Identifying and Reducing Climate Risks to Water Resources in an Eastern Virginia Water Utility
Newport News Waterworks is a water provider for several cities and counties in the Mid-Atlantic Coastal Plain of Eastern Virginia near the mouth of the Chesapeake Bay. Climate change is projected to cause issues for local water supply and quality. The utility has worked on a number of impacts studies, capital improvement projects, and water conservation outreach efforts to help improve its activities in light of a changing climate.
The City of Newport News owns and operates Waterworks, a regional water utility that services over 400,000 residents in three cities and two counties in the region. Major surface water sources include the Chickahominy River and several reservoirs, including Diascund Creek, Little Creek, Waller Mill, Lee Hall, Skiffe’s Creek, and Harwood’s Mill. Changing precipitation patterns and rising sea levels are issues of concern for water demand, supply, and quality in the region. Changing precipitation patterns are expected to cause both more intense rainfall and more frequent and intense droughts. Increased rainfall will likely increase sedimentation into surface water supplies and may damage water resources infrastructure, while more drought is projected to result in reduced surface and groundwater supplies. Sea level rise is expected to inundate the service area, causing saltwater intrusion into surface and groundwater supplies, as well as exacerbate local land subsidence rates.
Sea Level Rise and Increased Salinity Study
In 2011, the U.S. Geological Survey and the City of Newport News conducted a study to evaluate the impacts of rising sea levels on the salinity of the York and Chickahominy Rivers. Both of these rivers are key tributaries for Chesapeake Bay and its estuaries, and the Chickahominy River also serves as a major drinking water source for Newport News. The joint study used estuarine models, the Three-Dimensional Hydrodynamic-Eutrophication Model (HEM-3D), and three different sea level rise scenarios (30, 50, and 100 cm) to model how increasing sea levels and freshwater flow volumes influence river salinity concentration gradients. The study found that even with normal flow regimes, sea level rise will likely increase mean salinity concentrations for both rivers, which could be problematic for the intake site that provides 30-70% of the region’s drinking water supply. In addition, the study highlighted how flow regimes moderate river salinity; higher flows effectively minimize river salinity, while low flows exacerbate increasing salinity and allow salt water to travel further upstream into these freshwater systems. For example, salinity concentrations near the Newport News drinking water intake are projected to more than double during dry, low-flow years, which could reduce both the quality and quantity of water available for human consumption and degrade important freshwater habitat.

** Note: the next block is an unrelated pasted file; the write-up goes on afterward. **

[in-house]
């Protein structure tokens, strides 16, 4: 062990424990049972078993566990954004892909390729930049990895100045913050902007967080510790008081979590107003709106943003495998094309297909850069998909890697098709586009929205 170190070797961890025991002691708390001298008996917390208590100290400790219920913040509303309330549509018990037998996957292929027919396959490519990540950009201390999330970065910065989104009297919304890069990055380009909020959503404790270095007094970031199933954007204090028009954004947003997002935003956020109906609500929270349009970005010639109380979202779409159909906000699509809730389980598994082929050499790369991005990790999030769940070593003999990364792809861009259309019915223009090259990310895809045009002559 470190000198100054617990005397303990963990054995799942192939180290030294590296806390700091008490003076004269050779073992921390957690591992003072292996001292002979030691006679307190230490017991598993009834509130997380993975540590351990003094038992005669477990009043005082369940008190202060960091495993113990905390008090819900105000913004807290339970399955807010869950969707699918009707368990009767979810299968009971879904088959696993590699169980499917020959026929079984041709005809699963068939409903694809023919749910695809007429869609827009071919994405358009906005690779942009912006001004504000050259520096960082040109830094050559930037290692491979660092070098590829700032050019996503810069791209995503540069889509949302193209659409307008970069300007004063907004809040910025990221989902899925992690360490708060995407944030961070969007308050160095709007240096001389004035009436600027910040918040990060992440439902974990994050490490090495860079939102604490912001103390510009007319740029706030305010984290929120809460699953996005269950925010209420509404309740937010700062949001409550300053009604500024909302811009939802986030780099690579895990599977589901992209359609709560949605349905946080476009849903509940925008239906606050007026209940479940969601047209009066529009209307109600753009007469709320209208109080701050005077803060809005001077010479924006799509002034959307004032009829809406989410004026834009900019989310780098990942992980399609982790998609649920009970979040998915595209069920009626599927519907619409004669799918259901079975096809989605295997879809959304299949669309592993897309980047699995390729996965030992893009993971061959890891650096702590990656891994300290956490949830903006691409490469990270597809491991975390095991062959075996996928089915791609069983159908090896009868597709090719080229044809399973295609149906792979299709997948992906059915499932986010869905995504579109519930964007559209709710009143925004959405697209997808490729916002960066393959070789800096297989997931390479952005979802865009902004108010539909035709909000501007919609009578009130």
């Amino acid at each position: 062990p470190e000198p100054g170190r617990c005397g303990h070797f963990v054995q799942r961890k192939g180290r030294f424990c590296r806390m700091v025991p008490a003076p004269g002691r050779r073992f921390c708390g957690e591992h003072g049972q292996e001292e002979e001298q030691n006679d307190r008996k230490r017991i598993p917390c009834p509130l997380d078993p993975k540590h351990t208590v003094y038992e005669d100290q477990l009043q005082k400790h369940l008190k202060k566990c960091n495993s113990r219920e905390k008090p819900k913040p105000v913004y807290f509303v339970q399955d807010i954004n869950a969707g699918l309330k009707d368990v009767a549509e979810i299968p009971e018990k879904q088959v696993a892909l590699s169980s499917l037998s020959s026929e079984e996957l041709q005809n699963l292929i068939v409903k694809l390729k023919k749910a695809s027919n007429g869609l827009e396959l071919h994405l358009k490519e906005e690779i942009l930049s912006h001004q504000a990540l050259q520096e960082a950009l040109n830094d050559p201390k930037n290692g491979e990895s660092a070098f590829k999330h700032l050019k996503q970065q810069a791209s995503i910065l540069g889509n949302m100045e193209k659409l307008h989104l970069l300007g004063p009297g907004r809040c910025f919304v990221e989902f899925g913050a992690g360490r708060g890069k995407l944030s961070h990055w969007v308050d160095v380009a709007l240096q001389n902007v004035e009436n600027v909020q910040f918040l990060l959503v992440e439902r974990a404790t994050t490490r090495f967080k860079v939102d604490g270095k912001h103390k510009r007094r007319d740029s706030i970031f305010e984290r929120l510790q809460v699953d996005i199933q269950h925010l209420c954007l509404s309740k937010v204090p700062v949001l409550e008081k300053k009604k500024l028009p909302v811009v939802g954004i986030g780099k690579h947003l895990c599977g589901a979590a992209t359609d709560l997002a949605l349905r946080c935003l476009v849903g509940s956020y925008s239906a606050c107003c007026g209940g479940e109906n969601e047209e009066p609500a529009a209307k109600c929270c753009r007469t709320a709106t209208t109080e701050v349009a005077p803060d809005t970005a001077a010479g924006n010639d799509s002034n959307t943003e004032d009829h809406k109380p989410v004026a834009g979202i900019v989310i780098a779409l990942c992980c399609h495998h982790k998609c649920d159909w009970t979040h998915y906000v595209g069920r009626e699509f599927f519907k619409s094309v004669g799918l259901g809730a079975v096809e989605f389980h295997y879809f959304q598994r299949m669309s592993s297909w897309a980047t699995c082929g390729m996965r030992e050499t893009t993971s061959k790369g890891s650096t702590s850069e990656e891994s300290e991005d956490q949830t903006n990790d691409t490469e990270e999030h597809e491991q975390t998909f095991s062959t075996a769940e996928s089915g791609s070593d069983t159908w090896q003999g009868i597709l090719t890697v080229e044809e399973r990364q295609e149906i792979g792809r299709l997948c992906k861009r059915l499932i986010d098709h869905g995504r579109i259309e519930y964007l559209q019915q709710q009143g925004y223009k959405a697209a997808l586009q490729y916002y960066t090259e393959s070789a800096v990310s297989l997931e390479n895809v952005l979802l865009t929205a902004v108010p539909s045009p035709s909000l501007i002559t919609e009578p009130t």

Saltwater Contamination: Monitoring and Capital Improvements
Waterworks utilizes a variety of strategies to mitigate saltwater contamination of drinking water supplies. For example, it conducts daily salinity monitoring of intake river and water storage reservoirs, and established a salinity threshold to guide pumping termination. Constant monitoring and threshold controlled pumping maximizes water storage without compromising water quality. Waterworks also operates a desalination facility. This facility typically operates at base levels to minimize cost, but operations can be scaled up during times of drought to supplement surface water sources, ensuring a consistent supply of clean water for Newport News residents.
In addition to its normal operations, Waterworks is also preparing for climate change impacts. For example, in response to climate change and potential salinity increases in its intake river, Waterworks is in the process of rebuilding Walker Dam, the saltwater intrusion prevention dam on the Chickahominy River. As a hedge against increased sea levels and larger storm surges and tidal fluctuations, the dam now includes designs for flash fjords, structures that are temporarily raised to increase dam height and prevent saltwater intrusion into the upstream intake site. Waterworks is also rebuilding and refurbishing its other dam structures; although much of this work was mandated due to aged dams and elevated flood risk due to changes in population size and location, Waterworks has capitalized on these mandated updates by choosing to incorporate climate resiliency into refurbishment designs. For example, its refurbished dams are now designed to better withstand 100-year storm events and storms of greater intensity and duration. In addition to operational and structural resiliency, Waterworks also promotes resilient water management through its water conservation and watershed health programs.
Water Conservation and Public Outreach